The Qinchang Village Town hall is located directly to the east of the Qinchang Village CPC Community Center in Xiuwu County, Jiaozuo, Henan Province. It is the second phase of the Qinchang Village CPC Center Complex. While Phase I on the west side accommodates mostly non-profit community services programs and ceremonial spaces, the east side focuses on the introduction of small local businesses as well as cultural and recreational programs, including a store selling local farm produce and handicrafts souvenirs, a small café, a restaurant and a gallery, as well as a children’s library. The space here is both a medium and a “generator” to create potential employment and start-up business opportunities for the villagers, exploring an innovative and sustainable model for the economic and cultural revitalization of the rural communities.
The layout on the east side has adopted the same courtyard-centered configuration strategy from the west side. However, contrasting with the symmetrical and ceremonial layout of the west plot, the ambiance of the Town Hall on the east side was meant to be more intimate, earthly, and effortless. The massing of the complex is broken up into three one- or two-story small-scale volumes, which follow an asymmetrical layout and are set along the three sides of the site to define the street interface. The central courtyard naturally formed by these three individual buildings interacts with the cloister-style arrangement on the west side, continuing and reinforcing the porosity and accessibility from the west. Openings between all of the individual buildings allow villagers to access or pass through the site conveniently. The central multi-functional open space also provides villagers of all ages with a place for social and recreational activities, which complements, balances, and enriches the tranquil, ceremonial ambience of the west courtyard.
The single-story restaurant building of the largest massing is located at the southeast corner of the campus, remaining closest to the village main street. Normally, it is the village canteen that serves both villagers as well as tourists. On special occasions, it can host large-scale events such as traditional wedding and birthday banquets. The two-story building on the east side has a small gallery that opens up onto both the street side and the courtyard, a library/reading room where children can scan QR codes to borrow books, as well as a café where tourists/villagers can take a break or hang out. The bar-shaped single-story building on the north is a store for showcasing and selling local farm produce as well as handicrafts made by villagers. On the south façade of the building and facing the courtyard, a covered arched porch with benches can serve as spectator seating for basketball games or it can be transformed into a natural stage backdrop for large-scale outdoor public events held in the courtyard.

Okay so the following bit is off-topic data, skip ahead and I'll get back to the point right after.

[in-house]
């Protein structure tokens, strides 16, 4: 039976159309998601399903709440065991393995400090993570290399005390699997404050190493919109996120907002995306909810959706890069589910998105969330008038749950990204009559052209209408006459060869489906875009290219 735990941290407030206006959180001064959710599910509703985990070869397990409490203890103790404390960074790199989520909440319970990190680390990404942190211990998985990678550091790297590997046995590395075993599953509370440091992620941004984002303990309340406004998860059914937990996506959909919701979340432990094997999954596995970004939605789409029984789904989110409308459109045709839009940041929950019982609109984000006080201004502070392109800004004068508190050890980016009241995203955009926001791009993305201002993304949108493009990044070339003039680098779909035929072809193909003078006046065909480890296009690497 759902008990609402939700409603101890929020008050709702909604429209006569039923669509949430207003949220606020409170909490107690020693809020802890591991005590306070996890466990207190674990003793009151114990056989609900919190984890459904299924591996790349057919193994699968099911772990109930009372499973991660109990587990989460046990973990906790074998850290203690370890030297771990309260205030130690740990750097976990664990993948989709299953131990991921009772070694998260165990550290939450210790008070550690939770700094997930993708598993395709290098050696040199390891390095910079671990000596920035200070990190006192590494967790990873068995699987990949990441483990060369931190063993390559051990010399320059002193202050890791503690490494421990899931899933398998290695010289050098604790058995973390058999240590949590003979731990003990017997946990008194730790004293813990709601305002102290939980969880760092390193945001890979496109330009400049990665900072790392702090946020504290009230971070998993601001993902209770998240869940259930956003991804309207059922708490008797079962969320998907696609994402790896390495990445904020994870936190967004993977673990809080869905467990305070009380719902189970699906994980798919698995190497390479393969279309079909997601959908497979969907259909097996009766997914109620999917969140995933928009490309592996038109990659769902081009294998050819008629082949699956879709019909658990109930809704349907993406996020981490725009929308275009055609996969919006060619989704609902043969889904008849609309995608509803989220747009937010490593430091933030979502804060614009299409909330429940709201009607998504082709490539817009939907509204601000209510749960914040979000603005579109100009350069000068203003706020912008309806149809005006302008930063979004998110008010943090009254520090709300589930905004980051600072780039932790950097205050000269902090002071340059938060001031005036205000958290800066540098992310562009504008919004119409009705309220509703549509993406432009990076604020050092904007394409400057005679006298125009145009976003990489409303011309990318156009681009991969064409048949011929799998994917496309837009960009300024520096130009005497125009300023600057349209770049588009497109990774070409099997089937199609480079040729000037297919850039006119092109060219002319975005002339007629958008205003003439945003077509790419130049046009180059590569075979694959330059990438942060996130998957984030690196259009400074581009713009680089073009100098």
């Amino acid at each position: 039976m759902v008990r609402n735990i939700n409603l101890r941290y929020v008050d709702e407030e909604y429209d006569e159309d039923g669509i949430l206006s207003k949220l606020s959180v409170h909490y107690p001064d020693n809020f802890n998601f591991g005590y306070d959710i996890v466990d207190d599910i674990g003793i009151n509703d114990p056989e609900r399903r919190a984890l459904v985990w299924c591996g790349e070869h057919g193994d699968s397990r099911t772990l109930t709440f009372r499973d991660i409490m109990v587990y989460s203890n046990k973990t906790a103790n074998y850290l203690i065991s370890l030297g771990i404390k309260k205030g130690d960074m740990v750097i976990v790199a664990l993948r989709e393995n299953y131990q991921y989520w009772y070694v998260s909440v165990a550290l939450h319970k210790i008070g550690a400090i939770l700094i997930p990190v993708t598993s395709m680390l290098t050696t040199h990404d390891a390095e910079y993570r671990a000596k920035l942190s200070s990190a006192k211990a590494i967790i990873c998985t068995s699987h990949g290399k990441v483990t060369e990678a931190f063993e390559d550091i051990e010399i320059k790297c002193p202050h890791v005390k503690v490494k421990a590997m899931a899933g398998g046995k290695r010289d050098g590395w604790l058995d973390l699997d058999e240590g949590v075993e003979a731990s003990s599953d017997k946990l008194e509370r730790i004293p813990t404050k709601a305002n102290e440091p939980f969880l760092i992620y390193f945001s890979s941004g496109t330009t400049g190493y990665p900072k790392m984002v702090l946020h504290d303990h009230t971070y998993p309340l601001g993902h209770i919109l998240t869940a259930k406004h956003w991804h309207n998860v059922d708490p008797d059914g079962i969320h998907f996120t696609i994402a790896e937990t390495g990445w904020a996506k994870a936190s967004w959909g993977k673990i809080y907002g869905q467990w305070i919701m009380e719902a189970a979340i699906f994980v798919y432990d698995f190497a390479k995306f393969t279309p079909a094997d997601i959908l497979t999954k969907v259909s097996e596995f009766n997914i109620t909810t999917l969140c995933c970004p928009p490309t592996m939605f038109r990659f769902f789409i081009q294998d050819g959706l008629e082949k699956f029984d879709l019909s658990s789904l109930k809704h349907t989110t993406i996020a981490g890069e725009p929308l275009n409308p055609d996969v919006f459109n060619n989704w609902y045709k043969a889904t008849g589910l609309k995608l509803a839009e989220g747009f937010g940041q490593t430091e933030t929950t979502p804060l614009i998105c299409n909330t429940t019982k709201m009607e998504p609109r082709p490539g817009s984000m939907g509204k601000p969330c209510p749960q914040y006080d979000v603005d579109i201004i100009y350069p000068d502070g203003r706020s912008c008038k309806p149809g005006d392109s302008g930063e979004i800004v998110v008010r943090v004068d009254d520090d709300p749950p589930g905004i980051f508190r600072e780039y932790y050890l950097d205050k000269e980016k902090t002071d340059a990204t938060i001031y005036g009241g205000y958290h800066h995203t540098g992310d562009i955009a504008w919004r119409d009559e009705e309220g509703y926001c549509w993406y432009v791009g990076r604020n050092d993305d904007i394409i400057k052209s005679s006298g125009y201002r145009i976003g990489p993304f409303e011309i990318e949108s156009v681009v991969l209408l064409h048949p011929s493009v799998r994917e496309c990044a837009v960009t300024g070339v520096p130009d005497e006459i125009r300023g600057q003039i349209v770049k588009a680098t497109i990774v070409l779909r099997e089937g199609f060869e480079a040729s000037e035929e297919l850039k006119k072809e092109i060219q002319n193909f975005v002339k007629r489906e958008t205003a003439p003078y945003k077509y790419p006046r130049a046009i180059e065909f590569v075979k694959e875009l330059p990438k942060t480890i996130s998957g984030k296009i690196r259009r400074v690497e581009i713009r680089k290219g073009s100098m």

When surveying in Xiuwu, we found that all public basketball courts, regardless of their conditions, were highly appealing to villagers, especially teenagers; in fact, the basketball courts in the villages are almost always occupied, except during extreme weather. Therefore, we suggested to the client to add the basketball court in the courtyard at an early stage of the design. Even before the completion of the construction, the basketball court became extremely popular among young villagers. The benches in the arched porch as well as the rooftops of the western archway and eastern gallery building naturally form spectator areas, providing vantage points for villagers to watch basketball games. In addition, this basketball court, painted with a pattern created by the graphic designer, has also become one of the most important outdoor public gathering and event spaces in the village. In addition to hosting wedding and birthday ceremonies, it can also be transformed into spill-out space for the restaurant, accommodating traditional outdoor wedding and birthday banquets, where villagers can all dine at the same time.
The building adopts a cast-in-place concrete structure. Corresponding to the CPC Community center on the west side, the Qinchang Village Town Hall also plays with the geometry and motif of arches, a typical component in the local traditional semi-underground dwellings. Based on the geometric prototype and modules previously set up on the west side, arches were further abstracted and evolved from planar models into vaults, catering to various spatial and programmatic needs of the Town Hall.